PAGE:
Winston: You rejected his marker. You’re lucky he stopped there. What the hell were you thinking, giving a marker to a man like Santino D’Antonio?
Wick (incredulously): It’s the only way I could get out.
Winston: Oh, you call this out? What did you think would happen? What did you expect? Did you really think this day would never come? What does he want you to do?
Wick (stupidly): I didn’t ask. I just said “no.”
Winston (shaking head): Two rules that cannot be broken, Jonathan. No blood can be spilled at the Continental, and every marker must be honored.
Wick (confused): I have no choice?
That’s mostly secret-assassin gibberish but it still should be pretty clear what’s going on here: There are only two rules in this society, and John Wick broke one. The idea that there are only two rules in this society (along with the fact that apparently everything costs exactly one gold coin) stretches my disbelief, but I can accept it. I can even accept that professional assassin work comes to you in an app like Uber (another plot point). But the idea that these two rules are too much for Wick to remember? The guy who’s an expert in every gun, every form of hand-to-hand combat, who can speak Italian and Russian and remembers the favorite drink of an old colleague (Common, we learn, drinks gin) can’t remember that you have to honor blood contracts?
“Which one of these drinks is mine again?”
In fact, he seems to be struggling with basic cognitive function the entire movie. Like 90 percent of his lines are incredulous questions asking more articulate characters to explain the situation he’s found himself in. I’ve actually come up with a fan theory that John Wick is just a really really stupid man who scrapes through life purely based on his ability to murder. But that makes the movie less interesting so I don’t think about it very often.
Wonder Woman Has The Worst Sailing Scene Of Any Movie
Apparently DC movies can be good, which was absolutely shocking to me even though it happened as recently as 2008 (I have a very short memory). And though much ado has been made about the fact that it’s the first female-led superhero movie, it was also just a good adventure movie where a woman kills people with her whip. I haven’t seen someone get killed with a whip since, oh, before you were born.
Which is a shame because that sailing scene, man — it was pretty bad.
I’m quickly developing a reputation for being the Cracked Sailing guy, which is fine because it’s good for my career to have a brand. So go ahead and call me that. I don’t get a lot of opportunities to talk about sailing because most movies don’t include any sailing and when they do there’s not that much to say. “The boat would be moving more than that,” I might mutter to my date, but only if I want to make sure I don’t get another date. “That’s not really how the water would look from the shore of a Caribbean island” are some words that have actually come out of my mouth. I can be picky about anything, but listen: Wonder Woman got things exceptionally wrong. The scene where Steve Trevor and Wonder Woman sail from Themyscira to London is, bar none, the worst sailing I’ve ever seen in a movie. They literally don’t get a single detail right.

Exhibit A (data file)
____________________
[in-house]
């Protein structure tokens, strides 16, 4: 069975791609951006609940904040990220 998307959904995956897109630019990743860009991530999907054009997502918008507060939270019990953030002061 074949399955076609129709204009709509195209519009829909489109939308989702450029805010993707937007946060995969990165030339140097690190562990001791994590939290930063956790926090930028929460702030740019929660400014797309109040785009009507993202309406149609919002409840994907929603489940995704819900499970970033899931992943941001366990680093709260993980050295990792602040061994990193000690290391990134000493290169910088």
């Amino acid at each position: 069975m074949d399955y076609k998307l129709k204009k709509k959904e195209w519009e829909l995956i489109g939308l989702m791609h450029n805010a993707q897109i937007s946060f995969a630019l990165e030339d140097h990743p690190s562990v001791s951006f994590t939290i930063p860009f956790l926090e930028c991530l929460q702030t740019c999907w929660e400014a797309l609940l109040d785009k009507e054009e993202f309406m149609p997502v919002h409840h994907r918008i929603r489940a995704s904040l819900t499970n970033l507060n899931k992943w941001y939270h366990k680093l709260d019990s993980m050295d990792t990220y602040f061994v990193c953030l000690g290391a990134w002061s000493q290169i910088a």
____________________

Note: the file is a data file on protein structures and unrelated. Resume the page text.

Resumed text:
First, there’s no indication of how the sails are trimmed. They’re just hanging there, like Chris Pine and Gal Gadot’s hair, indicating that there is no wind. Sailboats need wind to move, and you adjust the sail depending on what direction the wind is coming from. The wind’s pressure on the sail, as well as the daggerboard, centerboard or keel’s pressure against the water, guides the boat in the direction it needs to go. If the sail is limp, the boat can’t be moving.
Let’s pretend this is forgivable (even though it’s fucking not). I get that most people won’t notice, and if we had simulated rough seas and high winds they probably wouldn’t have been able to improvise the funniest scene in the movie. Maybe Amazonian boats are made out of bullshit fucking magic or whatever. I wouldn’t have even mentioned this if things hadn’t gotten ten times crazier the next second when both characters go to sleep.
Who’s making sure they stay on course? What if they get run down by some steam ship? They don’t even have running lights, for Christ’s sake. Not even a candle stuck in the spreaders. Normally, on overnight passages, you want at least one person awake at all times “on watch.” And since this is a one-night journey, there’s zero reason for both characters to be asleep at the same time. I can’t stress enough how little sense this makes. It’s more implausible than anything else in the movie, including the lasso of truth or the idea that anyone could find David Thewlis intimidating.
To me, anyway. I totally understand why nobody else cares.
JF Sargent is a Senior Editor and columnist for Cracked and needlessly iconoclastic about all kinds of stuff. You can follow him on Twitter and Facebook.